Following the death of a homeless man whose tent caught fire, Ithaca Mayor Svante Myrick says it's time to "clear the jungle." Myrick is referring to an encampment of homeless people who have taken over a parcel of vacant land known as "the jungle."
53 year old Richard Sherman died of severe burns yesterday. In announcing the death, Myrick issued a statement that reads in part: "It's time that we work with human service agencies, the community of faith and private individuals to clear the jungle and keep it clear."
Clearing the jungle and steering the homeless inhabitants into social service programs may be an "uphill battle" according to Russell Kellogg who lives in a tent in the jungle. "It's a choice people make to stay down here." Kellogg told CNY Central's Jim Kenyon.
At the Red Cross Homeless Shelter in Ithaca, Tom Sheehan says, "Social Services don't always do what they're supposed to do. They tie you up in red tape and deny you benefits."
Lesha Payne says there's not enough housing because most the available apartments are taken by Cornell University students. "It's a huge problem. there's one shelter and not enough rooms for everybody to stay warm." Payne says.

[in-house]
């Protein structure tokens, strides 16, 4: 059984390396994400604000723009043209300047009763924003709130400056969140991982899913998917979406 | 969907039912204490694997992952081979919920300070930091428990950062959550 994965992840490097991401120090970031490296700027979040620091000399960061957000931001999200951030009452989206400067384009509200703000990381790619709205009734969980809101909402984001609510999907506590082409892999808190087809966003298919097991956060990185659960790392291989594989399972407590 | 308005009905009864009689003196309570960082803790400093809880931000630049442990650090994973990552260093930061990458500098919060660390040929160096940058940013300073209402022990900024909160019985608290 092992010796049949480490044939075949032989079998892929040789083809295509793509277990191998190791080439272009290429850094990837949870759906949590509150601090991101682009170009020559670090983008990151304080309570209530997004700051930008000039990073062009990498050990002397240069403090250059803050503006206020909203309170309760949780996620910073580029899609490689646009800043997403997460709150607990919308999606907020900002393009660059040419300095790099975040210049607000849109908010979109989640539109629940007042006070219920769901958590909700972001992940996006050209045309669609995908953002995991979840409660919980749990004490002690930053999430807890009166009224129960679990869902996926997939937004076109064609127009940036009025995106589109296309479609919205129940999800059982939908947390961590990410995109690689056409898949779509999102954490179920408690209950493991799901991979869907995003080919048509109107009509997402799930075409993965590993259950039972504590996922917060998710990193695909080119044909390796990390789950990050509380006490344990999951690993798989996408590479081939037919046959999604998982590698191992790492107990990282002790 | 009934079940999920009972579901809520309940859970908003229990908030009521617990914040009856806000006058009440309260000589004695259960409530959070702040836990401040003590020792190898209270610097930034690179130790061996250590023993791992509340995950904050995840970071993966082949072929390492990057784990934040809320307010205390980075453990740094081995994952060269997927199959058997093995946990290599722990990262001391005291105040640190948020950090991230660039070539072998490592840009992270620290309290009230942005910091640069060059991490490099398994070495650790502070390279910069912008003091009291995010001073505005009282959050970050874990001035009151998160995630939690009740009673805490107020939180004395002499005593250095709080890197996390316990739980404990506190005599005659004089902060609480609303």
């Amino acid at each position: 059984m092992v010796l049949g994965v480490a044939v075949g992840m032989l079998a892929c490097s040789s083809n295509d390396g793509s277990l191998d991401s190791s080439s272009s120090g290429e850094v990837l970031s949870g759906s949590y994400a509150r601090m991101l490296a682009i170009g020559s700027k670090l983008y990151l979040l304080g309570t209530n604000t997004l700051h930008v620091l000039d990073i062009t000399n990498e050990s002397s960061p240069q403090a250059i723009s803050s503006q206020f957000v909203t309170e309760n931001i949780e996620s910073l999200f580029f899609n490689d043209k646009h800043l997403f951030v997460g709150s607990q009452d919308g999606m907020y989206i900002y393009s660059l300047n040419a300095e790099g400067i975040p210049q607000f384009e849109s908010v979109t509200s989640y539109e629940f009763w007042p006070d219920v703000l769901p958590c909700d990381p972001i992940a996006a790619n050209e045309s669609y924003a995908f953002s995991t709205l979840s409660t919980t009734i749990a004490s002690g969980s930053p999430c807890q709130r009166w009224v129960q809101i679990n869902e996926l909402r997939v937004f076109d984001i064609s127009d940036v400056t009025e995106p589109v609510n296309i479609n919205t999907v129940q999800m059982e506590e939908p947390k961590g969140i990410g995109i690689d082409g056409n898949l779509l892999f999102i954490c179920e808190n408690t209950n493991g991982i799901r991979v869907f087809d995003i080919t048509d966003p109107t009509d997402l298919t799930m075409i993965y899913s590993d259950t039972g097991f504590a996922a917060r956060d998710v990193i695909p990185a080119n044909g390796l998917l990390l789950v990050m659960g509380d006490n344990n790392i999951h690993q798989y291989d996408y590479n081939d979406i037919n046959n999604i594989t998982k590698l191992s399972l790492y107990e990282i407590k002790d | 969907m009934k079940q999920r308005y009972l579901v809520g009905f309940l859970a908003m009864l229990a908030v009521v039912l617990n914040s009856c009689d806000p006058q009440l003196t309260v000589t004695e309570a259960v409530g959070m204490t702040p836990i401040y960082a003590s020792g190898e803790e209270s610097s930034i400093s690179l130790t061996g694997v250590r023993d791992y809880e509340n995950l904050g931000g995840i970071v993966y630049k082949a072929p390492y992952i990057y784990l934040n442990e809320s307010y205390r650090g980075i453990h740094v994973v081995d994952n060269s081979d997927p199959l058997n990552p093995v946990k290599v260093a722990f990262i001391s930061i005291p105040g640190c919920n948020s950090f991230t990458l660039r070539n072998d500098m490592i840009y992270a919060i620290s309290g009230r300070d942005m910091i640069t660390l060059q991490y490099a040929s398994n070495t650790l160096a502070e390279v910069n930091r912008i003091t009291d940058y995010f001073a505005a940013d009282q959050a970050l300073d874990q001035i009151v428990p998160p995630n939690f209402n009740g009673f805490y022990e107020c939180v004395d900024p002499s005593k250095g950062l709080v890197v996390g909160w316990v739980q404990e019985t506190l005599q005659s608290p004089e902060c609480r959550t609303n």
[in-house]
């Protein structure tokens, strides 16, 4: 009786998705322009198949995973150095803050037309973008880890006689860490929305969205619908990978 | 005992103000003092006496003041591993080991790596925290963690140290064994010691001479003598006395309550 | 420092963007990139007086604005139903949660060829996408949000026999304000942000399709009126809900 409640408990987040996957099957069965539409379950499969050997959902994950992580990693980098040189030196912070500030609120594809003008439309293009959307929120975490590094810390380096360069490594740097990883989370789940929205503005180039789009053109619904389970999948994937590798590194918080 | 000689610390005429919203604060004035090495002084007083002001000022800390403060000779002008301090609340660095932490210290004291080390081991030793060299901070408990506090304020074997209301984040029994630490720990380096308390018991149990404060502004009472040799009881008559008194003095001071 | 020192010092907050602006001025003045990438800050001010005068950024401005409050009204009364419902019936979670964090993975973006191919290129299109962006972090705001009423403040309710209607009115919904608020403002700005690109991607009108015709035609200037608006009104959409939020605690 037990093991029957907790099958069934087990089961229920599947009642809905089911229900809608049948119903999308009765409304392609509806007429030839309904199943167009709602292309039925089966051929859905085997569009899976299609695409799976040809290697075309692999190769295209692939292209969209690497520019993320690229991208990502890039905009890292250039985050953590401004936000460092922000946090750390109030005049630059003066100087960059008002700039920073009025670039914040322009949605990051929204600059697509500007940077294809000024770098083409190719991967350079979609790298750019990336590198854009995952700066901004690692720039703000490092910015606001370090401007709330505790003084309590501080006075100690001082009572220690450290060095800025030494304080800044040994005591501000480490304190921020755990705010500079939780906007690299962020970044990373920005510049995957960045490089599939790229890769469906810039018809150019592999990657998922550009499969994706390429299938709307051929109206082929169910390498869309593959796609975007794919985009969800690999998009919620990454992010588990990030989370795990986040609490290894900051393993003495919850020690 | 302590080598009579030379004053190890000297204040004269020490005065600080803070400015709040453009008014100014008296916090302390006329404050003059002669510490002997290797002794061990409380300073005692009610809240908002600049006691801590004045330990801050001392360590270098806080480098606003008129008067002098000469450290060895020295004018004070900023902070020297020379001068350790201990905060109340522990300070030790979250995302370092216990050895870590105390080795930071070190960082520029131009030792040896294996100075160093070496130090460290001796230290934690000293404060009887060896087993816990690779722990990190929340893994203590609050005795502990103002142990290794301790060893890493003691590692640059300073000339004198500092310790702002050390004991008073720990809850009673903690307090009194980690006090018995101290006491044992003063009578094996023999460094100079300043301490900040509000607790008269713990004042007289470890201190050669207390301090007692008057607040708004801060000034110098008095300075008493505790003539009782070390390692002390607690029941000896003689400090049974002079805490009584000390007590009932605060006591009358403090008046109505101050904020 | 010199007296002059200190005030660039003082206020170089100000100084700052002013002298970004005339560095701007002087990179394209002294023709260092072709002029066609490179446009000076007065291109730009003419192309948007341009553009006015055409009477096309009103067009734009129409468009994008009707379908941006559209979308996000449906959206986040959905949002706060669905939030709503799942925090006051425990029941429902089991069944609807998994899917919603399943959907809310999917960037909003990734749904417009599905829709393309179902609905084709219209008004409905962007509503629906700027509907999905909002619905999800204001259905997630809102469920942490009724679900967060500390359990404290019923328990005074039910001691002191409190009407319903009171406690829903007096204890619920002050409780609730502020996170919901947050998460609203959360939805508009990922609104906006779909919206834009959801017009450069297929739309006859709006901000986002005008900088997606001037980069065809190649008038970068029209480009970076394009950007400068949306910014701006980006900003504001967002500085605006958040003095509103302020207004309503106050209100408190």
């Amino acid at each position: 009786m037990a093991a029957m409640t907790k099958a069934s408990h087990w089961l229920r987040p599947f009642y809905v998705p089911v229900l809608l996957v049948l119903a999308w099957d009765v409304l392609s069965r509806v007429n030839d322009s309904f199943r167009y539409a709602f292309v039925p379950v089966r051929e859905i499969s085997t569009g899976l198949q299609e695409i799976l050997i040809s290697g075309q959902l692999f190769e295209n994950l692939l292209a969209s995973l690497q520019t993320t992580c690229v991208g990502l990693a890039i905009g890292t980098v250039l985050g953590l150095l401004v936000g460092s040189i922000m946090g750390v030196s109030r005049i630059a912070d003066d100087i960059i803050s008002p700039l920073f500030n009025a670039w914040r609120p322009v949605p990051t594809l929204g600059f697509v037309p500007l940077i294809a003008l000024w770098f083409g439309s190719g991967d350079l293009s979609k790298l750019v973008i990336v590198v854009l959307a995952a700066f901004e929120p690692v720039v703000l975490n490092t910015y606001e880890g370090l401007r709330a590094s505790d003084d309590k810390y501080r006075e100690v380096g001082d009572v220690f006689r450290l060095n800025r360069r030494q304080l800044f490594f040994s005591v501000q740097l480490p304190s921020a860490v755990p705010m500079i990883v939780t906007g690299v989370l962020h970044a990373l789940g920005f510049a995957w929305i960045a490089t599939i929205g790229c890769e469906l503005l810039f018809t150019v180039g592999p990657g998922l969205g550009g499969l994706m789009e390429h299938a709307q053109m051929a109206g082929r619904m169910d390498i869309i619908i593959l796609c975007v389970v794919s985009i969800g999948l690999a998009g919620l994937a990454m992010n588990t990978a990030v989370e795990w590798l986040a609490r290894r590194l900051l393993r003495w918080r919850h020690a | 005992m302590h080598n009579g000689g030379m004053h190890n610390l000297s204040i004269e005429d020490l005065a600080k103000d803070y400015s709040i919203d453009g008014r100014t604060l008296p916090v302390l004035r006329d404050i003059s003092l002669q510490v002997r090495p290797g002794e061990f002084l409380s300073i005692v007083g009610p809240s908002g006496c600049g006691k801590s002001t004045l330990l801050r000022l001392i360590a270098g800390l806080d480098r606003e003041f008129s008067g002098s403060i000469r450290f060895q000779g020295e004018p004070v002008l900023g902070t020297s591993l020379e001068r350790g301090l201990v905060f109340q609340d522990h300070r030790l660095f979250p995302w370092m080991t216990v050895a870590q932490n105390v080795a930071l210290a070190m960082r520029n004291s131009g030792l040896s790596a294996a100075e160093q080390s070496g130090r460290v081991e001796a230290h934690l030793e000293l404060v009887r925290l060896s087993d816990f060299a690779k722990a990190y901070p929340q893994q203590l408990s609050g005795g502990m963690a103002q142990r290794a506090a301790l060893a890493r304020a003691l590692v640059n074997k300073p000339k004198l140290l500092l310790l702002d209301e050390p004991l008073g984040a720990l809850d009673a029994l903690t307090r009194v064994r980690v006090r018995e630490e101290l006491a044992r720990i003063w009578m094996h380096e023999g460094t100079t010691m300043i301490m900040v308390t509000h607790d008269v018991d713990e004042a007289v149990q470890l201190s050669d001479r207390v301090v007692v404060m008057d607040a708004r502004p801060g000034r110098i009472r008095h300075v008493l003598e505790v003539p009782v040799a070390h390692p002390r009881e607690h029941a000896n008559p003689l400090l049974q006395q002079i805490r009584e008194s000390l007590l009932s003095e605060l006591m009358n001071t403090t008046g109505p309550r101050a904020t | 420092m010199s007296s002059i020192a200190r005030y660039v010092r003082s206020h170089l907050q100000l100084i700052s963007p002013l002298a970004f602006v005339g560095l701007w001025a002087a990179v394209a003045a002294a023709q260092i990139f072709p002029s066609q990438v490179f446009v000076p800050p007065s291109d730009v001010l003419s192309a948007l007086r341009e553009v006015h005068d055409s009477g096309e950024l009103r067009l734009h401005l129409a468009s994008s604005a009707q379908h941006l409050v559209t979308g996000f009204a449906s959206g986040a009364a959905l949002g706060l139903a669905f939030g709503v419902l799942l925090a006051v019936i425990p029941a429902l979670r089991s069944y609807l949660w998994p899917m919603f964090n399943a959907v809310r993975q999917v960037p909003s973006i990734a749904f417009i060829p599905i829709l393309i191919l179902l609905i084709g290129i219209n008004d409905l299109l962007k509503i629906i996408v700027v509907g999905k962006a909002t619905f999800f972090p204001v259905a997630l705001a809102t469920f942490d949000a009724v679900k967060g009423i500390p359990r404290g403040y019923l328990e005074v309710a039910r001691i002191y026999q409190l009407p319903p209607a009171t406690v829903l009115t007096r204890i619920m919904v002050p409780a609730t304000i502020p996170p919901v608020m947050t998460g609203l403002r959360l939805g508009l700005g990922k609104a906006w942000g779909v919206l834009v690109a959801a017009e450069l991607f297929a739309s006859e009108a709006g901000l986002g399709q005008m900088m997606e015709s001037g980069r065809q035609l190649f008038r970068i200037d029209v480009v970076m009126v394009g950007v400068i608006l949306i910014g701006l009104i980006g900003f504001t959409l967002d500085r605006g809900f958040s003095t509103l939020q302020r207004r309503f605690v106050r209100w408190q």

The Director of Homeless Services for the Red Cross, Aloja Airewele disagrees. "There would never be a problem" taking care of the people who would be displaced from the jungle, Airewele says. He says community providers and the Tompkins County Department of Social Services have been "very cooperative. We are able to work with them."
Many of the people who choose to live in the jungle have drug, alcohol, and mental health problems. Amanda Corey says she's forced to live on the streets because she can not abide by the rules and regulations imposed by agencies designed to help the homeless. "They told me I have to do drug and alcohol (counseling) , I have to do this I have to do that, they won't even let me in the shelter."